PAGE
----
Apple iPhone’s Low-Power Mode Poses Cybersecurity Risk: Study

Photo of a Switched Off Smartphone

Users of Apple’s iPhone 11 or later may be vulnerable to cyberattacks and espionage even when their devices are switched off, as newer iPhone wireless chips stay on for several hours in “Low-Power Mode” (LPM), according to a ground-breaking study.

The wireless chips help iPhone users find their Apple devices if lost, provide other functional Near-field communication (NFC) abilities such as wireless payment, and allow users to interact with their car. However, cybercriminals could theoretically weaponize these design features to orchestrate financial and car theft, as well as hack journalists and other high-profile targets, a paper published by researchers from Germany’s Technical University of Darmstadt said.

Malware Can Be Loaded While Phone Is Off

The current “undocumented” iPhone LPM implementation in iOS 15 is hardware-based, and cannot be remedied with a software update, the researchers wrote. The NFC functionality, Ultra-wideband (UWB), and Bluetooth chips of newer iPhones continue to run after the device is powered off while still having “direct access to the secure element.”

Based on that, the LPM mode can be exploited to conduct stealth attacks that do not drain the battery. Attackers with system-level access could quietly track users, modify firmware, disable “Find My” or use “Express Cards” and “Keys” for financial or physical asset theft, the paper states. Attackers could also employ “remote code execution.”

The researchers created a Proof-of-Concept using a jailbroken iOS device to show that attackers could potentially build custom firmware and malware to compromise users in these ways. “[This] has a long-lasting effect on the overall iOS security model,” the researchers wrote.

“Apple should add a hardware-based switch to disconnect the battery. This would improve the situation for privacy-concerned users and surveillance targets like journalists,” they added.

Which Services Keep Running in LPM Mode?

Apple’s iPhone LPM is not to be confused with its battery-saving mode. The LPM is active on a hardware level only when the device is switched off by a user, or if it automatically switches off due to a low battery.

In LPM, the iPhone does not shut down its Bluetooth, near-field communications (NFC), and ultra-wideband chips (UWB). This is to facilitate emergency services such as “Find My iPhone” and “Express Mode.” The latter enables “selected student, travel, and credit cards, as well as digital keys” to be available quickly without additional user authentication. Essentially, it allows users to unlock their cars and make payments while the iPhone is on its power reserve.

Furthermore, Apple’s iOS 15 update introduced an offline finding network based on Bluetooth Low Energy (BLE) as well as “Digital Car Key” (DCK) 3.0 support — both of which operate standalone when an iPhone is off.

Which iPhones Are Affected?

According to the study, iPhone 11 and later models are susceptible to the aforementioned security risks. Apple has outfitted these later models with DCK 3.0, UWB, LPM components, and a new “unsigned” Bluetooth firmware patch format. The New Secure Element (SE) and inter-chip interfaces are also present in the affected iPhone models.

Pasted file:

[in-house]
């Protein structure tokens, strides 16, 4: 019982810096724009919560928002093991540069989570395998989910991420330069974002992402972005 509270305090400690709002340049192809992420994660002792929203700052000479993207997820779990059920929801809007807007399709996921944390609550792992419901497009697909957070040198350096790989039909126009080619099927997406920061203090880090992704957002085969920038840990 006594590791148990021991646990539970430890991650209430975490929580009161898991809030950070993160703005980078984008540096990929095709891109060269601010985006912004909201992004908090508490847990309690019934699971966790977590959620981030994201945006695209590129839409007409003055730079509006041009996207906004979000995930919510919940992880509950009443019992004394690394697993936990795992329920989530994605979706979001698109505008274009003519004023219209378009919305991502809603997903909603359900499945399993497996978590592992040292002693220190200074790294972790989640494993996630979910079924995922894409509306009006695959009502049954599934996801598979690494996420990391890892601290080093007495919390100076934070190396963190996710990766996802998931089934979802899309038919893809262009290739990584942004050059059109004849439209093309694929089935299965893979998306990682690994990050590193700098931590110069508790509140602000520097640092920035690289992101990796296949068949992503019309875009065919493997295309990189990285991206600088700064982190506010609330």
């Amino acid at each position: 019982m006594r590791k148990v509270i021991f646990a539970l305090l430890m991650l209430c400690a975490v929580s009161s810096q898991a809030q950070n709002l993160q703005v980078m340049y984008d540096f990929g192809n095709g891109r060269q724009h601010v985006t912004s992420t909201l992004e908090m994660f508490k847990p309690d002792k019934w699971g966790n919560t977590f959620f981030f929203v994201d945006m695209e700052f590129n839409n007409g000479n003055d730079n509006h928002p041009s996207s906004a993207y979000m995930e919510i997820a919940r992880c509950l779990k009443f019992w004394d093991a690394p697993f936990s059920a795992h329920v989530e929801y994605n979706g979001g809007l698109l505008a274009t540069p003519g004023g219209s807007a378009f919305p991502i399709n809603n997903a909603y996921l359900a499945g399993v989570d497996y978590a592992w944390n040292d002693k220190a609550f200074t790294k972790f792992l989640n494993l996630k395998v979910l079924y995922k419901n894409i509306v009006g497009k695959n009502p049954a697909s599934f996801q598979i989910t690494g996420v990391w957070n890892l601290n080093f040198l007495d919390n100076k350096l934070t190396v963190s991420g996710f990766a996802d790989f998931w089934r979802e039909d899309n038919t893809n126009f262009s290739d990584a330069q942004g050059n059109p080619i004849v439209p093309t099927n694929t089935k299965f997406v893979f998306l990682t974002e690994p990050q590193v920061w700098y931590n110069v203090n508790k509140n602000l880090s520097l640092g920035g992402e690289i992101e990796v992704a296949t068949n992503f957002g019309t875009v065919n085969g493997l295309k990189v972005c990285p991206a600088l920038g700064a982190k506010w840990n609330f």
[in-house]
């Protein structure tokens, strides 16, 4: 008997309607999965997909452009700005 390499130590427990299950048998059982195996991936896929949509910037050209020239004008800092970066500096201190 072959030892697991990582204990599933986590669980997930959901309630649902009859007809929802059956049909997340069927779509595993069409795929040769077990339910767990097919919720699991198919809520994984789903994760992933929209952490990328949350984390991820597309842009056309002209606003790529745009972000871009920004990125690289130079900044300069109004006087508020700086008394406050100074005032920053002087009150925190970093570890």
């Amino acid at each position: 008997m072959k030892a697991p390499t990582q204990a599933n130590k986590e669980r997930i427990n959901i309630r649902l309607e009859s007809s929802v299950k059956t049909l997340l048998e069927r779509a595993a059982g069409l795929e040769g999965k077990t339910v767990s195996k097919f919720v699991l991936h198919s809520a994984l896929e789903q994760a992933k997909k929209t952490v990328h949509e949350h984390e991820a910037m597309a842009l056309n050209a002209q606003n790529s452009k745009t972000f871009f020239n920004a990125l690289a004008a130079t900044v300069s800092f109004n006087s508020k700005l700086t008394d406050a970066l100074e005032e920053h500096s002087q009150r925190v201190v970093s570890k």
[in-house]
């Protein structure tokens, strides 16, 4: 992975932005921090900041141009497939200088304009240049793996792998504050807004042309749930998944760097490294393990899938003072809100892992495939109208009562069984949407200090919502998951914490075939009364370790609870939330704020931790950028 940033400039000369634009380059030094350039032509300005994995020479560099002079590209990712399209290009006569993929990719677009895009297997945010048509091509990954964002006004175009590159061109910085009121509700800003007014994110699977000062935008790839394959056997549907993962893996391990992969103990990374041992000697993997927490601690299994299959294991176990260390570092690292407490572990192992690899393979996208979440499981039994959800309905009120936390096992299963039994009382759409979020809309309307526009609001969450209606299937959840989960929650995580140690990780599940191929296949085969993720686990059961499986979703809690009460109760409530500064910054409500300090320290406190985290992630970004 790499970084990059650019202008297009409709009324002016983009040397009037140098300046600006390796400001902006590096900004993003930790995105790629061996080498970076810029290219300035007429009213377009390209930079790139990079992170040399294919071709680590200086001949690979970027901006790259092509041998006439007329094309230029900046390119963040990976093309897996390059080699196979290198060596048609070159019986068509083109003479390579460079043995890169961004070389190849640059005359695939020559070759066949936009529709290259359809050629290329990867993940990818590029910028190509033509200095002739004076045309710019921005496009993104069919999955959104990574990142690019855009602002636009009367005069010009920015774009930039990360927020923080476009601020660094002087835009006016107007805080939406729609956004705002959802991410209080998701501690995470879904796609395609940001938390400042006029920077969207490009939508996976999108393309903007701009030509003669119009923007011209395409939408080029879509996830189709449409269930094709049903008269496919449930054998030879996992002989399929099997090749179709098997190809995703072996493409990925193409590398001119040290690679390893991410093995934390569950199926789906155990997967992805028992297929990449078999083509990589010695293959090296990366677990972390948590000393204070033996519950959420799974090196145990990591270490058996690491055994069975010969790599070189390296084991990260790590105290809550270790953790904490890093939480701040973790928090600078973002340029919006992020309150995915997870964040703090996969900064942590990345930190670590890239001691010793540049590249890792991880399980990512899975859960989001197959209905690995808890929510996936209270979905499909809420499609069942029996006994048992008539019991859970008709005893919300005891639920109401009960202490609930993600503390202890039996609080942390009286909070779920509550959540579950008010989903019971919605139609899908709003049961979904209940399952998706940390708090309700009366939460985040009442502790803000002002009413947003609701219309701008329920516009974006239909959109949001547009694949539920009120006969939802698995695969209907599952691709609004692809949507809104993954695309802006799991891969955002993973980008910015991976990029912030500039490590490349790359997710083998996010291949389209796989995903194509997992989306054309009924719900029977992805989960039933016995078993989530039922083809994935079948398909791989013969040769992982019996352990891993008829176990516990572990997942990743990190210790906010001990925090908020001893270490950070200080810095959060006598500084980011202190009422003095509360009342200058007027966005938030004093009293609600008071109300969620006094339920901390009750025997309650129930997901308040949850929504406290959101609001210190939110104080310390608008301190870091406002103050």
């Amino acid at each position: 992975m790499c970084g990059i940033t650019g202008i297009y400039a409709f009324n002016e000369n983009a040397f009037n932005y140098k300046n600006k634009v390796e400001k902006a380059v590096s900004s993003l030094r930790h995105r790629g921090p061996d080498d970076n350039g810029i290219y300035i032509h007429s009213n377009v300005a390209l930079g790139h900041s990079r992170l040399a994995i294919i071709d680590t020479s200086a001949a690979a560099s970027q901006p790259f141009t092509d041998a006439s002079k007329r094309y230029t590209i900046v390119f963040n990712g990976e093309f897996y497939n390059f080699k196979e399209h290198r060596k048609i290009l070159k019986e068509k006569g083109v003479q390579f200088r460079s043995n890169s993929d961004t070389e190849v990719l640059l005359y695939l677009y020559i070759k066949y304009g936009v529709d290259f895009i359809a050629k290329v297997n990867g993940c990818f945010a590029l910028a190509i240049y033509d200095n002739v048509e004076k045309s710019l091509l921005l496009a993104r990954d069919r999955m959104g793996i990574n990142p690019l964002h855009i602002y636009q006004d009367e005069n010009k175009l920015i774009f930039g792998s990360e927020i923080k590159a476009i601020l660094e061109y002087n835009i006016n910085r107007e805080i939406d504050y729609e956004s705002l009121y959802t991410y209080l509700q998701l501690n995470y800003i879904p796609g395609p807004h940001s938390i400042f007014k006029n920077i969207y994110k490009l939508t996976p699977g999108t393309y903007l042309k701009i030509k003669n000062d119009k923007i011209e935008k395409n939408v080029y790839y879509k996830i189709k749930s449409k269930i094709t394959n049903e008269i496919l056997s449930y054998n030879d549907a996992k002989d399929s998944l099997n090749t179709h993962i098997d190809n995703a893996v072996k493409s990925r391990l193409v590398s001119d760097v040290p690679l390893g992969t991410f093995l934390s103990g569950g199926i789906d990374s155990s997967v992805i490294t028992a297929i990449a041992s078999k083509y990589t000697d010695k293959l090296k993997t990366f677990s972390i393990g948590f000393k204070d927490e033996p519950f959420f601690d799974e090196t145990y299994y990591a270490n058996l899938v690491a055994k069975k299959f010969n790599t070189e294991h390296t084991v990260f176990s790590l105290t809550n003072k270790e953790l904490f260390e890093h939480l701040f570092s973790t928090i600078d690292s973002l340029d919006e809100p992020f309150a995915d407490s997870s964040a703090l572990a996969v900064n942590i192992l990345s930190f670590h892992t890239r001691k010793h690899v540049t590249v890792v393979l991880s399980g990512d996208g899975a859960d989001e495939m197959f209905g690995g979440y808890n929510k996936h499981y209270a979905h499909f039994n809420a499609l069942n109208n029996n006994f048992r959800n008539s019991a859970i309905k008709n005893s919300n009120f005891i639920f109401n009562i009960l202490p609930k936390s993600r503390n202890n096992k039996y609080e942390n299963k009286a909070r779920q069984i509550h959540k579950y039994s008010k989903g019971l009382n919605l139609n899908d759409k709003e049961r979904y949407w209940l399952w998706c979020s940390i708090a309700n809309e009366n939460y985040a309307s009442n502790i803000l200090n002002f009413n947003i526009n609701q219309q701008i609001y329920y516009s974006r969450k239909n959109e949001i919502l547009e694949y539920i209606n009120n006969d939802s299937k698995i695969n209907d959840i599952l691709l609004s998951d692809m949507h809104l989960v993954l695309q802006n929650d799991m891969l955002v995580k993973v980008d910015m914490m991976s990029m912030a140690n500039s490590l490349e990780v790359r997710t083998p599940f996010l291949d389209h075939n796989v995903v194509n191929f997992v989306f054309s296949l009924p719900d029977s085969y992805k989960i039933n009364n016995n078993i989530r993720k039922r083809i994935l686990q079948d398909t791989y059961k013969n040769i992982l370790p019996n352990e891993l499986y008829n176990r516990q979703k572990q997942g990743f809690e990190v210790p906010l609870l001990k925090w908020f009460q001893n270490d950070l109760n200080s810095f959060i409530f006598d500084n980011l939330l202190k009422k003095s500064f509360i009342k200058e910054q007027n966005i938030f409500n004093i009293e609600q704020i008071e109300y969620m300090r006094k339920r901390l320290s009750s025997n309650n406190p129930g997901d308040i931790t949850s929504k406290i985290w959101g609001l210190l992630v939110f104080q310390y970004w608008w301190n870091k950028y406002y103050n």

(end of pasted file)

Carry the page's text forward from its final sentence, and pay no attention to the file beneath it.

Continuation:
Is There a Workaround?

According to the researchers, high-value targets like journalists can install a “transmission monitoring device” to detect “LPM malware.” The device can be mounted on the back of an iPhone 6. However, this would be more difficult to apply to modern iPhones, if at all.

Putting an iPhone in a “Faraday bag” may prove successful if done right, researchers noted.

Apple Did Not Respond

The researchers said they disclosed the issues to Apple, who read the text before publication but did not respond with any feedback.

The study is a contribution to the 15th ACM Conference on Security and Privacy in Wireless and Mobile Networks and is possibly the first study of its kind to scrutinize Apple’s LPM features in iOS 15.

Tips for iPhone Users

Whether you are a high-value target or otherwise, for optimal privacy and security, we generally recommended that you use a VPN and a powerful antivirus when connecting to the internet. It is also important to exercise caution when conducting financial transactions or connecting to a car with your smartphone.

Since this vulnerability is a hardware issue, it remains to be seen how Apple will resolve it. There is a possibility that the company may recall the affected devices, as a software update may not be enough to plug the security loophole.

Wireless technology is here to stay and make our lives easier. However, cutting-edge smartphone features always open the door to more vulnerabilities. Have a look at our detailed guide to Bluetooth safety for more information. You might also find our Apple AirTag security analysis informative.

Tech researcher & communications specialist
Mirza has an education background in Global Communications, has worked in advertising, marketing, journalism and television over the years while living in several different countries. He is now working to consolidate news and outreach at VPNoverview.com, while in his free time he likes to work on documentary projects, read about sociology and write about world events.